Objective: To investigate whether preterm newborns who are small for gestational age are at increased risk of nosocomial infections and necrotising enterocolitis.
Design, setting and subjects: The German national surveillance system for nosocomial infection in very low birthweight infants uses the US Centers for Disease Control and Prevention criteria. 2918 newborns (24–28 weeks), born between 2000 and 2004, were selected after application of predefined inclusion criteria to ensure similar proportions of small and appropriate weight for gestational age newborns across gestational age groups.
Main outcome measures: The outcome criterion was at least one episode of nosocomial sepsis, pneumonia or necrotising enterocolitis. Adjusted odds ratios and corresponding 95% CIs were calculated based on general estimating equation models.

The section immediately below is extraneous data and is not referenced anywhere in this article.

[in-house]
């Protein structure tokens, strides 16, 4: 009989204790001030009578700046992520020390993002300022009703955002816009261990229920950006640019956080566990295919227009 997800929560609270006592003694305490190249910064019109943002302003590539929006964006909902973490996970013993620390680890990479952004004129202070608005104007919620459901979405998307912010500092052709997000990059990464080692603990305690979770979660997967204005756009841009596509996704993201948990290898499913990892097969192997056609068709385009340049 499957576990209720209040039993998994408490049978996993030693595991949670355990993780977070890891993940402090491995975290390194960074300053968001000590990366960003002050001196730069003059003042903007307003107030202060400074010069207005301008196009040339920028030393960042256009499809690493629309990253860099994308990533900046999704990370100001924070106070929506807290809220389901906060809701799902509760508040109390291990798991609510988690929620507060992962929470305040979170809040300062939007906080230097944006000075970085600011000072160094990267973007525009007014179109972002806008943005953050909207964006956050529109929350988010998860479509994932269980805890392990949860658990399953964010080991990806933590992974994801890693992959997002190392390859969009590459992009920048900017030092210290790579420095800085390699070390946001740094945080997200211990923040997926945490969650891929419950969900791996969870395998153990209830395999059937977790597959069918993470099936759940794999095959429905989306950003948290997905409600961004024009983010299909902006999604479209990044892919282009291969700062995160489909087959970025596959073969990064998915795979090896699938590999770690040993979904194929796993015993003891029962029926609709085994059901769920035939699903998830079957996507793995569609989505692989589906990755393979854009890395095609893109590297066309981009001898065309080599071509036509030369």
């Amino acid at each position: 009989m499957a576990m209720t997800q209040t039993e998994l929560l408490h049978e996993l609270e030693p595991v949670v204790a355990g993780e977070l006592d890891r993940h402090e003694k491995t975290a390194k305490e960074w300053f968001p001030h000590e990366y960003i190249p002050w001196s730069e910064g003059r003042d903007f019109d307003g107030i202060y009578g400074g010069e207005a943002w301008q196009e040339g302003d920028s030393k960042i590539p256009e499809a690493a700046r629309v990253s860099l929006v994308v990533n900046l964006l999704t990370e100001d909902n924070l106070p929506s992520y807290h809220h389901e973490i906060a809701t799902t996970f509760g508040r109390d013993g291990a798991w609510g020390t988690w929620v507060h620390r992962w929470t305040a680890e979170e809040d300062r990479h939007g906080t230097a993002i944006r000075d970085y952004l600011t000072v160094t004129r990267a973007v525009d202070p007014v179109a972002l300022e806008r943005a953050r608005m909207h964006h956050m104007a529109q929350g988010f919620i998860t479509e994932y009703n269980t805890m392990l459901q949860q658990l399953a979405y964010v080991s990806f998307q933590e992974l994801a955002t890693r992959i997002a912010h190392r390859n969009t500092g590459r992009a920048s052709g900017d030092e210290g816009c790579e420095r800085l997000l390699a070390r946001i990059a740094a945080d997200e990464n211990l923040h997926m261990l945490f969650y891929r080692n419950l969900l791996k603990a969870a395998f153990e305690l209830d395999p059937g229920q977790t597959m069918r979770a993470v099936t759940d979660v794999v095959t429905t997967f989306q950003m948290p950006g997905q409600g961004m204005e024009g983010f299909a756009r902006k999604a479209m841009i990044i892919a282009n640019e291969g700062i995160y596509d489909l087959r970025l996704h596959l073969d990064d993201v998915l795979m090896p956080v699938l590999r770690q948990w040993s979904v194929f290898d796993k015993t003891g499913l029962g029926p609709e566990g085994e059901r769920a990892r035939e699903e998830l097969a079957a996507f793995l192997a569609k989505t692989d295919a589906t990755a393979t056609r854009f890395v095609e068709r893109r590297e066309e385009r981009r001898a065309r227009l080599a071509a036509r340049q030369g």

Results: The study population consisted of 13% (n = 392) small and 87% (n = 2526) appropriate weight for gestational age infants. 33% (n = 950) of the infants experienced at least one episode of sepsis: 42% (n = 163) of small and 31% (n = 787) of appropriate weight for gestational age newborns (adjusted OR 1.41, 95% CI 1.05 to 1.89). Pneumonia was diagnosed in 6% (n = 171) of infants: 8.4% (n = 33) of small and 5.5% (n = 138) of appropriate weight for gestational age newborns (adjusted OR 1.57, 95% CI 1.19 to 5.57). Necrotising enterocolitis was documented in 5.2% (n = 152) of infants: 7.1% (n = 28) of small and 4.9% of (n = 124) appropriate weight for gestational age newborns (adjusted OR 1.20, 95% confidence interval 0.75 to 1.94).
Conclusions: Growth-retarded preterm infants seem to be at increased risk of nosocomial infection, irrespective of the responsible pathogen. Future immunological research should elucidate potential causal associations.
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